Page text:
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EnterpriseDB License

Oracle Tips by Burleson Consulting

The EnterpriseDB license breaks down into 3 licenses that define the level of support you receive from EnterpriseDB.  I want to make the point here that while I will try to make this as accurate as I can, I am not a lawyer or an employee of EnterpriseDB.  The licenses can change between the time I write this and the time it's published or anytime there after.  You can go to EnterpriseDB.com and subscribe (after reading the information carefully) or to get the exact details, call an EnterpriseDB sales person. 

First off, both Oracle and EnterpriseDB provide free servers for development and testing.  That means you can download it and create non-production applications and test them to verify they work.  If you use them for production purposes (over certain limitations that I speak to below), you need to buy a license.

EnterpriseDB provides a free, limited use license for low volume production.  Oracle also provides a scaled down version called Oracle 10g Express Edition.  These two editions have similar limitations.  The EnterpriseDB limits are:  6GB of disk space, 1GB of system RAM and 1 CPU.  These free versions are free to develop, test and run in production, provided you do not surpass the limits that have been set.  Once you need to scale up, you have to look at your requirements and needs. 

At this level with both Oracle 10g XE and EnterpriseDB, your support options are limited to the online forums.  Oracle's support forums are much more active at this time. However, EnterpriseDB is new so I expect the volume to pick up over time.  In general, response time on both is superior.

Oracle provides additional licensing that is further tiered by the number of CPUs and limitations on the feature set.  As this is not a book about Oracle, I will use the Oracle Enterprise Edition as the point of comparison as that is the version that most closely matched the EnterpriseDB model.

Beyond the free, limited use edition, EnterpriseDB has chosen a model of support per CPU.  What that means is that the CPU has a set cost and you get practically all the features of the database.  There are no feature tiers except for the optional Replication Server available with the premium license.  The cost per CPU is the same at 1 CPU as it is at 10 CPUs.

The current (Sep 2006) price at oraclestore.oracle.com has Oracle 10g Enterprise Edition (EE) at $40,000 per CPU.  According to the example on the store page, if you have 4 computers, each with 1 CPU and 1 computer with 8 CPUs, you would require a 1 + 1 + 1 + 1 + 8 (12) CPU license.  That would work out to 12 * 40000 = 480,000.  If you are running multi-core CPUs, the calculation gets a little tricky but to keep it as simple as possible, we can say that 12 Oracle EE licenses would cost us $480,000.  Remember that number.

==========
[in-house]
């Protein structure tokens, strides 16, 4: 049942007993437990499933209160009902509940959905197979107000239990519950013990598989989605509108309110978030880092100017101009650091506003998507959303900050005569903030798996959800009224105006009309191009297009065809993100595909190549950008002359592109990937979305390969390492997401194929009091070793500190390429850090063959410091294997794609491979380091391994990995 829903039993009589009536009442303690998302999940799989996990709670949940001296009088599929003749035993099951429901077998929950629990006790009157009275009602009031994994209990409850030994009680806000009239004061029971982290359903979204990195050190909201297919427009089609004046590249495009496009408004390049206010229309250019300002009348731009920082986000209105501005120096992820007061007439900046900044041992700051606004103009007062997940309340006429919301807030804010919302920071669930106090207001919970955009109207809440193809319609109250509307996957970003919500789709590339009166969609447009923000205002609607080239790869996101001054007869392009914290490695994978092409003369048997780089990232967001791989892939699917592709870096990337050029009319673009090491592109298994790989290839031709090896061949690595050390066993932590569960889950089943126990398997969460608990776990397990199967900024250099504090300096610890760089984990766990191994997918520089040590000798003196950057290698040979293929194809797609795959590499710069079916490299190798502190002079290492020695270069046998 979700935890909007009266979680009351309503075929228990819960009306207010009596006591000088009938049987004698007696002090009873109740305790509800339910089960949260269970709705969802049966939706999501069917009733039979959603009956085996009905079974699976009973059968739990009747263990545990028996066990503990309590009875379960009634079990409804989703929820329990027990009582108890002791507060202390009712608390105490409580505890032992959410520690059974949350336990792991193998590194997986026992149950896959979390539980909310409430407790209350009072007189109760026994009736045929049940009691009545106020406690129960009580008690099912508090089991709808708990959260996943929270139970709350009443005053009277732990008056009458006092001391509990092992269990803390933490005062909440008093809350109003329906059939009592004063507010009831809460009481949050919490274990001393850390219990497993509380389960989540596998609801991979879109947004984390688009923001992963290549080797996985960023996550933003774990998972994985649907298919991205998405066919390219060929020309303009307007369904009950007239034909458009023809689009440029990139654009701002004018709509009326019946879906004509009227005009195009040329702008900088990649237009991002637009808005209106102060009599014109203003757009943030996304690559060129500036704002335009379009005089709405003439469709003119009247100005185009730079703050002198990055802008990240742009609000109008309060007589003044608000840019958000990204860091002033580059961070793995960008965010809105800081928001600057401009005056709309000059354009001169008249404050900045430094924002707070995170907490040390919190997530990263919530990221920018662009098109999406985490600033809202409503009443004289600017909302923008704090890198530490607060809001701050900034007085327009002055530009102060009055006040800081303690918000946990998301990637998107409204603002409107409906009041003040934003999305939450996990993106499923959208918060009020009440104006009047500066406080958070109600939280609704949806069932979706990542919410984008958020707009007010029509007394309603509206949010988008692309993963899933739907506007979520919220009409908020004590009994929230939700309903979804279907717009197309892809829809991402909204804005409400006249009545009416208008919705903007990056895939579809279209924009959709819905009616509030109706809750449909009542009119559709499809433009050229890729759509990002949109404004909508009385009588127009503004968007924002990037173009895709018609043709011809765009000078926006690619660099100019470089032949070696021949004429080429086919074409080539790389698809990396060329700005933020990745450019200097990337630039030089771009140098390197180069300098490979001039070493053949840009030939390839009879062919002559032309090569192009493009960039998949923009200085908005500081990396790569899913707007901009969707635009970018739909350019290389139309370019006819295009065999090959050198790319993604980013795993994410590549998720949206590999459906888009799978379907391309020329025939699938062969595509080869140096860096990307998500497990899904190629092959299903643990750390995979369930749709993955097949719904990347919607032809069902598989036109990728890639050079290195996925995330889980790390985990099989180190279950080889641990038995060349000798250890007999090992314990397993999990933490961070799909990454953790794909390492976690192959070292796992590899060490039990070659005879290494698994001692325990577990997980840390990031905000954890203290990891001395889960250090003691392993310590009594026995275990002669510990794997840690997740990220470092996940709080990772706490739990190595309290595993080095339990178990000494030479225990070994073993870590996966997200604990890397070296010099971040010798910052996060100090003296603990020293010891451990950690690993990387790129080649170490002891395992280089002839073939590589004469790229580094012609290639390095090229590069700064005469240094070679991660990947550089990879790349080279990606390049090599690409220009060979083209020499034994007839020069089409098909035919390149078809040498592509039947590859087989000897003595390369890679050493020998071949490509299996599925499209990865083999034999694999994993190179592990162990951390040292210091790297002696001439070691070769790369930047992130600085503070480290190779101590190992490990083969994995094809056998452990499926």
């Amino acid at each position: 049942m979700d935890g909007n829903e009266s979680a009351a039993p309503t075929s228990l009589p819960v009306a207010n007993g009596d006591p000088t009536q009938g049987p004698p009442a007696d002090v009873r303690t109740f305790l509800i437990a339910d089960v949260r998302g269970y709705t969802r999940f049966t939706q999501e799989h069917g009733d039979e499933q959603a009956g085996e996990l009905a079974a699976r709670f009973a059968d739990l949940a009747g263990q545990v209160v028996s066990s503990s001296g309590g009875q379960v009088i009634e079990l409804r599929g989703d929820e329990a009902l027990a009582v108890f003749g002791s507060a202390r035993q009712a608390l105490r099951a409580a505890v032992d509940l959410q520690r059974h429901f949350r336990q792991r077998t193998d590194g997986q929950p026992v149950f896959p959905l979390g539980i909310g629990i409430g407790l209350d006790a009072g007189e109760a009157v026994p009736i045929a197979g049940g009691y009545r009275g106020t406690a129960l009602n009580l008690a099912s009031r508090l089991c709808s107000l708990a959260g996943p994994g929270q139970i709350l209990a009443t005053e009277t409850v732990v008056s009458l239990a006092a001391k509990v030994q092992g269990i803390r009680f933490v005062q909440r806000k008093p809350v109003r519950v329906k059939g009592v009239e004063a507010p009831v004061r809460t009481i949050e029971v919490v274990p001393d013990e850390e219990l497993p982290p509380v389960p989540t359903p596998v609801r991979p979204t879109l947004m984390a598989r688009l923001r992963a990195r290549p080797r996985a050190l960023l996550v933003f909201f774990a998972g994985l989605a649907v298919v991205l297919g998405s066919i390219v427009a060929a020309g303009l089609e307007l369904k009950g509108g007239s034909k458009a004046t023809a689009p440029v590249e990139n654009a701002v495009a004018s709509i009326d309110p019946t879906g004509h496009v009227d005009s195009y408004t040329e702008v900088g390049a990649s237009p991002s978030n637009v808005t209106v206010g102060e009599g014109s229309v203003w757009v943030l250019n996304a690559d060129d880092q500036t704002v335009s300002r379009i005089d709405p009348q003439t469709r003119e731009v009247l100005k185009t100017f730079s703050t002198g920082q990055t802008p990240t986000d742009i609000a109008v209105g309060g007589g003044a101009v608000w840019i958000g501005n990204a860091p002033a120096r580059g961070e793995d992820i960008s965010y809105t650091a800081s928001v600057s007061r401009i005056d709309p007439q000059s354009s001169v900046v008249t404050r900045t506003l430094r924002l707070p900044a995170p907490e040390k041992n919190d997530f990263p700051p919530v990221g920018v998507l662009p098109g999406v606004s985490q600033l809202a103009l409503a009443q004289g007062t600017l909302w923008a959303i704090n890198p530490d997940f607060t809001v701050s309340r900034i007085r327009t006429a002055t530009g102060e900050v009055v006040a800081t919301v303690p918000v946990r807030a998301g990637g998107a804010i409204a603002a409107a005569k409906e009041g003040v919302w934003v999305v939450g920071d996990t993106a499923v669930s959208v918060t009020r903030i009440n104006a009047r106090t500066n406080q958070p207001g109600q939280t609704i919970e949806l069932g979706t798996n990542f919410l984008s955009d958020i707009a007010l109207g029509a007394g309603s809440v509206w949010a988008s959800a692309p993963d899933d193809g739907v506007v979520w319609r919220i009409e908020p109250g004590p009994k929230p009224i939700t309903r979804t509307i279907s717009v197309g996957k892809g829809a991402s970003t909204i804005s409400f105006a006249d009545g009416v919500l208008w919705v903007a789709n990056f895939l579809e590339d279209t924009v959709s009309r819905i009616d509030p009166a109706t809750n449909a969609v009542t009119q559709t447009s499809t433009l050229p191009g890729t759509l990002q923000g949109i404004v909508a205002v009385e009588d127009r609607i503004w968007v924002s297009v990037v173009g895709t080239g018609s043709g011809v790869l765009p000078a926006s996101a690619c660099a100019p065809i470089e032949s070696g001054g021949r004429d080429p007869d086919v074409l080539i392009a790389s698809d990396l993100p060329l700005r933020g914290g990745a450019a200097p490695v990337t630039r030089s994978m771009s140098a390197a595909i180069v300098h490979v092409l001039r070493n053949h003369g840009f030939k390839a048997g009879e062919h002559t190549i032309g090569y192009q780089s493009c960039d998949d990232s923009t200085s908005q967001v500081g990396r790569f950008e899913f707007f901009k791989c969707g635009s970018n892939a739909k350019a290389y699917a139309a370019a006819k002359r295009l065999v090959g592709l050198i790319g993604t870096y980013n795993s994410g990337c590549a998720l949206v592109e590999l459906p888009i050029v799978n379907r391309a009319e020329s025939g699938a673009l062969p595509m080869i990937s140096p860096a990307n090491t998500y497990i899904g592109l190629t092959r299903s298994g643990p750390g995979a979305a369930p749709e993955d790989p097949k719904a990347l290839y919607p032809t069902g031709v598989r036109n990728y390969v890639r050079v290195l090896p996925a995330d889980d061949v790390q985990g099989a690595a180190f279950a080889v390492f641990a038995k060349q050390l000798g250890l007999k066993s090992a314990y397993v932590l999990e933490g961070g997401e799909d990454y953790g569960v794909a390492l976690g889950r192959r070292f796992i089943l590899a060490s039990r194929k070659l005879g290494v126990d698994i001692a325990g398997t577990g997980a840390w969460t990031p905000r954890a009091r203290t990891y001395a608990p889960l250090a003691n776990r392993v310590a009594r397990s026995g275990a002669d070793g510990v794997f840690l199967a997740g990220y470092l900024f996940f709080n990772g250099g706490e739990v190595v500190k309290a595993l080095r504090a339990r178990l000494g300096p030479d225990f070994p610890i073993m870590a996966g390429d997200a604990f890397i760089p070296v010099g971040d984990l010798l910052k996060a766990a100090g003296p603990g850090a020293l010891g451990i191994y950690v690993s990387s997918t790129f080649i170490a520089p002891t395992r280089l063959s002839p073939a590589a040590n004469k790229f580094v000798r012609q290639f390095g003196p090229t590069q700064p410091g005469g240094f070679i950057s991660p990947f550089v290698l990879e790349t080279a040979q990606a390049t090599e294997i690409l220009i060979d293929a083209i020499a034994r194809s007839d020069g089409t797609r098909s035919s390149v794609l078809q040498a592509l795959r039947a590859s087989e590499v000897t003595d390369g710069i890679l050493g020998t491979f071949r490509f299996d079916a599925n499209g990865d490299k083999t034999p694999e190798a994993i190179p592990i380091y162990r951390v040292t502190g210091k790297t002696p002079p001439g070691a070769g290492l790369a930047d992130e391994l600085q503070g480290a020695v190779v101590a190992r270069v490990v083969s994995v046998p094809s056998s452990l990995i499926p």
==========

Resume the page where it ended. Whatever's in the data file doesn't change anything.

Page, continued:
EnterpriseDB works the same but at a much lower price.  EnterpriseDB has two paid tiers of support.  You can buy a Basic License for $1500 per year or a Premium License for $5000 per year.

Using the same environment we discussed above (12 CPUs), the most expensive license you can buy from EnterpriseDB is 5000 * 12 = 60000.  Compare $480,000 to $60,000 and you can see where EnterpriseDB particularly shines.

To make fun of a popular public announcement commercial:

$480,000:  This is your database on Oracle.

  $60,000:  This is your database on EnterpriseDB.

Any questions?

Now let’s take a moment and see what you get with each type of license:

Basic - $1500/Year

A basic license gets you access to updates and patches (kind of like metalink support for the Oracle licensees), access to the forums and knowledge base, and Web-based Support from Monday thru Friday, 9am-6pm EST.

Premium - $5000/Year

Same as basic but with 24x7 phone and Web-based support, product performance tuning assistance, a designated contact person and access to the EnterpriseDB source code.  Premium also allows you to obtain the Replication Server for an additional charge.  In my opinion, this is the sweet spot for larger organizations and people just moving to EnterpriseDB for the first time.

So at the low-end of support (basic), you can run EnterpriseDB on your hardware for 12 * 1500, or $18,000 per year.   And if 1-day turn around on production issues is acceptable (and it is for many applications), basic is a perfect solution for you. 

The important thing to note is that you can decide what your support needs are and plan for them.  It's doubtful that your support needs will change as your application grows but it's possible that you will need to upgrade to bigger and better hardware over time. 

While you are considering what kind of license and what kind of support you will eventually need, you can download the free version and start developing your application.


This is an excerpt from the book "EnterpriseDB: The Definitive Reference" by Rampant TechPress.

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